Will High Unemployment Strangle the Recovery?

The worst recession since the Great Depression has already eliminated 7.2 million jobs, and analysts figure 750,000 more jobs could disappear over the next six months. That means the administration of U.S. President Barack Obama may be forced to employ a second stimulus if it wants to preserve the fledgling recovery that has carried the Dow Jones Industrial Average back above 10,000.

The U.S. unemployment rate officially hit 28-year high of 9.8% in September, according to the Labor Department. But that number grows to 16.8% when you add the number of "total unemployed, plus all marginally attached workers, plus total employed part time for economic reasons, as a percent of the civilian labor force plus all marginally attached workers," also known as the "underemployment" rate.

When 16.8% of the workforce is unemployed or underemployed, any growth in gross domestic product (GDP) is likely to be severely constrained. And in this case, a protracted jobless recovery promises to extend the housing and banking crisis, put a damper on wages, and further reduce consumption, which is the traditional path to a sustained economic recovery.

"This recovery looks like road kill, "Christopher Rupkey, economist at The Bank of Tokyo-Mitsubishi UFJ Ltd. told The Associated Press. "The heavy layoffs have stopped, but there are simply no new jobs available, and the harder the jobs are to get, the harder and longer this road to recovery is going to be."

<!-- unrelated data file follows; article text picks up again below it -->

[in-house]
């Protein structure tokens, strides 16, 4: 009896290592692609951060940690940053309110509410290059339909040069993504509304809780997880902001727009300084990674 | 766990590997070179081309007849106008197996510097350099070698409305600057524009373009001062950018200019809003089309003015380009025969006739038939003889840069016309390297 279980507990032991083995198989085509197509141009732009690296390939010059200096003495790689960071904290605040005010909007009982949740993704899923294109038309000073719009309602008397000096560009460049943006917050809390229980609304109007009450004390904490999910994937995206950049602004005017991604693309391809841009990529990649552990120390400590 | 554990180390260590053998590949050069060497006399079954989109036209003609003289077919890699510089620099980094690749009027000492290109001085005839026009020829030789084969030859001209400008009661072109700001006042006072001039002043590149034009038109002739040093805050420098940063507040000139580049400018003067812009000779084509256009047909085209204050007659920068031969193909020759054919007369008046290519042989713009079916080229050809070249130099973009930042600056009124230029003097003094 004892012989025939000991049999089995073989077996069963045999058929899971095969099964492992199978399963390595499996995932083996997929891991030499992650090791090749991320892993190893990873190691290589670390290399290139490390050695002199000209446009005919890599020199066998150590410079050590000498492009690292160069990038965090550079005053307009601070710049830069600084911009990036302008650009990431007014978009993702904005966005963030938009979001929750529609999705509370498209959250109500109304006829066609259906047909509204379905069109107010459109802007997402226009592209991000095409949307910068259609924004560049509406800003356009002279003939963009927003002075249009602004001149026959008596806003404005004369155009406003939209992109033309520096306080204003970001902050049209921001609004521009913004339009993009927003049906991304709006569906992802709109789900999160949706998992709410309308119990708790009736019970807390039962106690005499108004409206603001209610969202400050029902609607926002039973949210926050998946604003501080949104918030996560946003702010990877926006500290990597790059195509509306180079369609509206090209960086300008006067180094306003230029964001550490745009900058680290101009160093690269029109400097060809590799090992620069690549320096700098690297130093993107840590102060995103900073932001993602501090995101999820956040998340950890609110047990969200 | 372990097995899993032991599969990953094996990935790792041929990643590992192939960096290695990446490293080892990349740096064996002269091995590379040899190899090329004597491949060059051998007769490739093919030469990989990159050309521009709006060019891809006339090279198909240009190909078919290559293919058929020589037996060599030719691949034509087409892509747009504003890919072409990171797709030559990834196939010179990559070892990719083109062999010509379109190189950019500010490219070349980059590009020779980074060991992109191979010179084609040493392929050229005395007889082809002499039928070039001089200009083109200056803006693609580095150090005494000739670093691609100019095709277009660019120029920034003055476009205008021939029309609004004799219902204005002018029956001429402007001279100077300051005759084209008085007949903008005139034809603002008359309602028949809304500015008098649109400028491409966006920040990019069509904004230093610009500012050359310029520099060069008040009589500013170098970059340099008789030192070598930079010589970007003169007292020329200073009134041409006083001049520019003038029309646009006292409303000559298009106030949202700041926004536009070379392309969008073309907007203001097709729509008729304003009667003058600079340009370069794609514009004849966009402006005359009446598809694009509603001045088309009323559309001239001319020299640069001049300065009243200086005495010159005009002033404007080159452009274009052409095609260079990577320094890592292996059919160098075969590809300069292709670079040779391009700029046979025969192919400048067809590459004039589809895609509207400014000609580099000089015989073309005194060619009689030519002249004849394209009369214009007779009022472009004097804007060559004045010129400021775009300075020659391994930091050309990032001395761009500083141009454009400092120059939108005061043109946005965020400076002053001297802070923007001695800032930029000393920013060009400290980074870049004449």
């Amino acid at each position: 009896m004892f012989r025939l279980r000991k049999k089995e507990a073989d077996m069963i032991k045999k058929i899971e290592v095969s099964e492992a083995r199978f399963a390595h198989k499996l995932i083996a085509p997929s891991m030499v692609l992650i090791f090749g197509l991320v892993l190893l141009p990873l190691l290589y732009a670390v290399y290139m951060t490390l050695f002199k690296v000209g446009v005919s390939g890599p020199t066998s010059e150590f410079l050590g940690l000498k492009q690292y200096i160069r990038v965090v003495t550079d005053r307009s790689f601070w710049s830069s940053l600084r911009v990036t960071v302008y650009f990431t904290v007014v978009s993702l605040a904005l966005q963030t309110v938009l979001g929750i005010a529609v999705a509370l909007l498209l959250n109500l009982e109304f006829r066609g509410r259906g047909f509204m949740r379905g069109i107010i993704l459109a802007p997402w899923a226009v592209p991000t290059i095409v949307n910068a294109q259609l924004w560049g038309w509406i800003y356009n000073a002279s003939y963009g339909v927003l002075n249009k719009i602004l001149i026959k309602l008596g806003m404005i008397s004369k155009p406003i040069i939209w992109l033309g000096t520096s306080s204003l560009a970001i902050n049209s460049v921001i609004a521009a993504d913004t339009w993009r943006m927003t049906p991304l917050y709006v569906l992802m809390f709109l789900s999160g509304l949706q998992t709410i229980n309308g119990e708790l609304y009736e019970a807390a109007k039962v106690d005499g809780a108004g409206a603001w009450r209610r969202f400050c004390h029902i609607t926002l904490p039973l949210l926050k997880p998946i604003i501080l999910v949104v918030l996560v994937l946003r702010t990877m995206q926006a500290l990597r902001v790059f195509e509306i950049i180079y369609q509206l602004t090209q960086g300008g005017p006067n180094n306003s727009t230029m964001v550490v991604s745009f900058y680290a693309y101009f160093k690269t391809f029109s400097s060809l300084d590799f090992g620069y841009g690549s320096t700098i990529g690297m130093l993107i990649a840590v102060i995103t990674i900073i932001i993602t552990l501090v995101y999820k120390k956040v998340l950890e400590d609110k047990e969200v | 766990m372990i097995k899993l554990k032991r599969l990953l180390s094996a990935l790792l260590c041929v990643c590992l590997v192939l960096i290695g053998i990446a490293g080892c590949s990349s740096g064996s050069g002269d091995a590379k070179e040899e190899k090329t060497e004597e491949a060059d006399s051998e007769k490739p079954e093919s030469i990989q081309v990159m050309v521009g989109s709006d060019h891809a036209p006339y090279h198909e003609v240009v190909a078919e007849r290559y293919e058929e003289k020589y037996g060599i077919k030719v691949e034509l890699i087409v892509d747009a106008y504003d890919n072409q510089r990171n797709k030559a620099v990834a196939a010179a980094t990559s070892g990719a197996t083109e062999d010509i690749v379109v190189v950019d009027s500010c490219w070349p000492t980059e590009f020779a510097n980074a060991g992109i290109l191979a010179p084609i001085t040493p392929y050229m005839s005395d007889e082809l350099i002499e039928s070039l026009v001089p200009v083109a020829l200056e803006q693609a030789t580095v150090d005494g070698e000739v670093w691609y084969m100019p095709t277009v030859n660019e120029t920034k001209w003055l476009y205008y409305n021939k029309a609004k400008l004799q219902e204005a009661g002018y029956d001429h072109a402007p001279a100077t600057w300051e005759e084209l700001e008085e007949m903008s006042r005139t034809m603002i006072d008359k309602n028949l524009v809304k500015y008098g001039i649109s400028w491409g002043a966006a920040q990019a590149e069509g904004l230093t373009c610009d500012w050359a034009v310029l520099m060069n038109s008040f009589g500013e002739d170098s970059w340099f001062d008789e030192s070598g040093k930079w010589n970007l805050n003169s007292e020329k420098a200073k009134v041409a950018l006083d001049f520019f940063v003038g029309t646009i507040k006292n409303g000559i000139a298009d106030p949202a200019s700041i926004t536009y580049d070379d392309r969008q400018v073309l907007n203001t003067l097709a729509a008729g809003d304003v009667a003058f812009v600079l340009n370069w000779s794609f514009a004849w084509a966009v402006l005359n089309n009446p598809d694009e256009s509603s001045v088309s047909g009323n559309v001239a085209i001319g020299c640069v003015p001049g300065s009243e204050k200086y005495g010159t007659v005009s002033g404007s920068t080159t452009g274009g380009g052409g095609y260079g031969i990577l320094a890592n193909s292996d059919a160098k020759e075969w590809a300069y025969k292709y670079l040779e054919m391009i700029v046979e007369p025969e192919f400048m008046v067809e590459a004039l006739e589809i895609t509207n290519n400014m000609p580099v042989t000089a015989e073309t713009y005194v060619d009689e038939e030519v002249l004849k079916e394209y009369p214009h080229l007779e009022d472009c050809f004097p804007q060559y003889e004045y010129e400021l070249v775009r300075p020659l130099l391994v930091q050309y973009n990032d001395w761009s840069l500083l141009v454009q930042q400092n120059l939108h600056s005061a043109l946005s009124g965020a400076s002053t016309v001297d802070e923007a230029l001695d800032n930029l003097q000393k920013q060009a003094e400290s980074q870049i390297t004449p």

In July - the last month the government released statistics - there were more than six officially unemployed persons for every job opening. Historically the ratio is closer to 2-1.

The job market always tends to lag the broader economy's recovery. But after a recession of such severe magnitude, businesses are more reluctant to resume hiring.

"There's extreme caution among businesses about managing the bottom line and not getting overextended," Brian Bethune, the chief U.S. financial economist for IHS Global Insight Inc. told NPR. "There just isn't enough confidence out there for them to think about raising employment levels."

Meanwhile, productivity - or output per worker per hour worked - has continued to rise. That means businesses won't necessarily feel compelled to hire new worker, despite improved economic conditions.

Will a Stagnate Consumer Lead to a Second Stimulus?

Already, evidence is mounting that U.S. consumers - the lifeblood of any recovery - are reacting to the surge in unemployment by pulling back from spending. Household purchases will grow at a 1% annual rate this quarter after rising at a 2.4% pace in the previous three months, according to the median forecast of 57 economists surveyed by Bloomberg News.

Consumer credit has dropped by a record $118.8 billion since peaking in July 2008, as Americans boosted savings and banks and credit-card companies restricted lending, Bloomberg reported.

And the National Retail Federation (NRF) said earlier this month that U.S. holiday sales for the last two months of the year will probably fall 1% from 2008.

"You just can't see a lot of strength on the consumer side given how battered income is from job losses and weak hourly wage growth," David Greenlaw, chief fixed-income economist at Morgan Stanley (NYSE: MS) told Bloomberg.

And if U.S. consumers can't comeback on their own, the administration may be forced to consider additional measures to boost hiring to prevent the economic growth from backsliding.